Scholes Street Studio: Making my day in all kinds of ways

I did an interview a few weeks ago with the lovely human beings Anita Mercier and René Pierre Allain, long-time Williamsburg residents, accomplished parents, and co-owners of Scholes Street Studio, a gem of a music space in our fair neighborhood.

The fascinating couple took more time than was necessary to show me around their beautiful and impressive live/work/performance space, and we enjoyed talking about their collection of African masks, the benefits of a metalworking background in the context of a major building renovation, and the ever-changing arts landscape of NYC.

Artists By Any Other Name performance

Artists By Any Other Name perform in 2015 (photo courtesy of Scholes Street Studio)

I felt the story I wrote about it for Bushwick Daily basically did the conversation, and Scholes Street Studio itself, justice. Plus it came together pretty easily once the interview was done, which always feels good from the ol’ craftsmanship perspective. But I was totally and wonderfully shocked when Bushwick Daily’s managing editor Emilie Ruscoe sent me the following feedback a couple of weeks after it was published:

“This is way overdue, but I have been meaning to email you back regarding your amazing work on the Scholes Street Studio piece! It was outstanding! Seriously beautiful, thoughtful, elegant features writing that, in my estimation, made up a story that seems like something the most discriminating news outlets I read would have been proud to run. I feel so lucky that you wrote it for us and so proud to have something so great among the stories I’ve edited for this site. Thank you so much!!”

Jeez, Emilie—you made me blush! You also made my day. Heck, my week! While trying to write well is its own reward, it’s a huge, huge help to get thoughtful pats on the back like this from time to time (as well as thoughtful critiques, which Emilie is also good at!). Helps make all the time spent staring at the screen totally worth it.

So this is pretty much a win-win, right? Memorable conversation, solid story, and morale-boosting accolade. (Well, if my math is right, that actually constitutes a win-win-win.) Just had to share.

Fellow writers (or anyone else): Tell me about a notable compliment you’ve received!

“Incinerate Your Aversion to Performance Art” — new ink in Bushwick Daily

Polaroid genius Nick McManus and I enjoyed a Roman candle-esque tenure at Bushwick Daily in 2014, and I’ve been milking the produce of our collaboration regularly since. (Nick has gone on to dizzying heights the likes of Flavorpill and some others that whizzed by my consciousness when he told me about them on the phone the other day. Whatever they are, dude, you know I’m mighty stoked for ya!)

Nick McManus Polaroid

Nick (middle, faceless) engaging in incidental performance art, per usual

I admit to dropping the ball with the Bushwick gang after that hat trick of party coverage, but our acquaintance was rekindled when I ran into its lovely crew at a pre-Christmas poetry reading. They were nice enough to say they’d entertain any new pitches I cared to share—a statement they’ll likely regret, but I’m psyched!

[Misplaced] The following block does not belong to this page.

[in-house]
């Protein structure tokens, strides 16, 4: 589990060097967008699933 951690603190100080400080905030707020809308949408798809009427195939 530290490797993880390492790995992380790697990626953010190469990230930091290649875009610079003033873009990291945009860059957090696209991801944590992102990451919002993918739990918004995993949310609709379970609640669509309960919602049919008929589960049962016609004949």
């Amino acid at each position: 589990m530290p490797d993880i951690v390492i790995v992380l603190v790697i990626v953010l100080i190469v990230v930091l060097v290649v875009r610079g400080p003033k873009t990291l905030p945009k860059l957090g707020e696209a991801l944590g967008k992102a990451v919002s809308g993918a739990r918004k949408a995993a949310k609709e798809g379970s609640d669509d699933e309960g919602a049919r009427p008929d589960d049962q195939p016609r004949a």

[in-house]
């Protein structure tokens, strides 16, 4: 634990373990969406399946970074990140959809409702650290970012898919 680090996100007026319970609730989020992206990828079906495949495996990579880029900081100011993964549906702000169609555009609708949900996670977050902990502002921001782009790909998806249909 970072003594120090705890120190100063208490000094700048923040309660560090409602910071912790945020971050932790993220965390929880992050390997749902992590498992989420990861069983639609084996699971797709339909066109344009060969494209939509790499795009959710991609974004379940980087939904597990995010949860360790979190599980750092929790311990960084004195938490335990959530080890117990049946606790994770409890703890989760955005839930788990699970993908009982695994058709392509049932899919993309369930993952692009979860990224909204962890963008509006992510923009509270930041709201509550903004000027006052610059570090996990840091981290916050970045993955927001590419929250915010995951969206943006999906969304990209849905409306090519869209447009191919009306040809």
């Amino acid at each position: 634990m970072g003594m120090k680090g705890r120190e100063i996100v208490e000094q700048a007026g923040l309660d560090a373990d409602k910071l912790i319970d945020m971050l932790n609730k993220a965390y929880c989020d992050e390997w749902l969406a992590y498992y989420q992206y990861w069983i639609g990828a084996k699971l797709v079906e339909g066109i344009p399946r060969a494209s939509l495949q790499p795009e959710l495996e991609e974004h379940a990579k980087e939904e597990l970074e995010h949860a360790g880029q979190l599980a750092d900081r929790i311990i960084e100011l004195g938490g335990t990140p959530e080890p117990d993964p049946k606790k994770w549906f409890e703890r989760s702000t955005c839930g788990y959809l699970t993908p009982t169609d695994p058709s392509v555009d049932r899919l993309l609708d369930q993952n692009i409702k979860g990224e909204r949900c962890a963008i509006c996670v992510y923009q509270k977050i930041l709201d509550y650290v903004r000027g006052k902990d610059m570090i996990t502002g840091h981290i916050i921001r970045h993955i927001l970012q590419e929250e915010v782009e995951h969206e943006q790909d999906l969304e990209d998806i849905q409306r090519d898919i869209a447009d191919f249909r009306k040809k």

Here’s me picking up where I left off (except without Nick, malheureusement, as it’s hard to illustrate a preview of an event with a photo): a shorty about people who cover their faces in pizza dough and punch tubs of margarine—for art!

Up next: god only knows. NYC is perfectly unpredictable (see all of the above).

Sines in the ‘hood

I’m super myopic, and I only moved to Williamsburg a couple of months ago, so I might have just been missing this awesome Frank Ape by the artist Sines on Lorimer and Meserole Streets… until today.

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Yeah, Frank!

I’m a fan, both of Brandon Sines and of what I take to be Frank’s life philosophy, so I was cheered to see it.

It also reminded me that I accompanied my Polaroid-snapping friend Crazy Nick to an art battle in Dumbo last year and we tried to get an article published about the experience. I don’t think anyone bit, so I’m happy to publish it here, six months after the fact, for whoever might still get a thrill:

Dumbo Arts Festival Art Battle Intense, Danceable
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Funny that one of the stipulations of the Secret Walls art battle at Dynomighty Design last Saturday [September 27, 2014] was that the competing illustrators use only black ink on white canvasses, because the color in the room was off the chart. At least 50 many-splendored folks showed up to watch Abe Lincoln Jr. and Brandon Sines square off with markers and paint for 90 minutes.
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As I wandered the gallery floor, the rainbow unfurled: a curly-haired baby with gold earrings bopped between big Keith Haring-esque paintings, strapped to a mom in a black sleeveless pantsuit with a red bra visible underneath. A tall black dude in a bright yellow “No Money, No Honey” t-shirt danced to the DJ’s Paula Abdul and Toto tracks. The emcee grew a waxed mustache, the ladies wore red lipstick, and the ratio of tie-dye shirts to spiderweb elbow tattoos throughout the crowd was probably one to one.
Meanwhile, Sanford King Sizes flew like inky stick insects and wet paintbrushes cried grayscale across the canvasses as the artists sweated ’til the timer dinged: the judging hour. A pale bald guy and a guy in hot pink glasses (both art world hot shots) were called upon to deliver their critiques and rulings, and the crowd listened before getting their own votes measured by a decibel meter. As is often the case, minds were split: the critics went for Abe Lincoln, and the people sided with Sines.
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Sadly, there can be only one. But the guys took it like pros, and everyone still danced afterward, before tripping back out into the afternoon sun.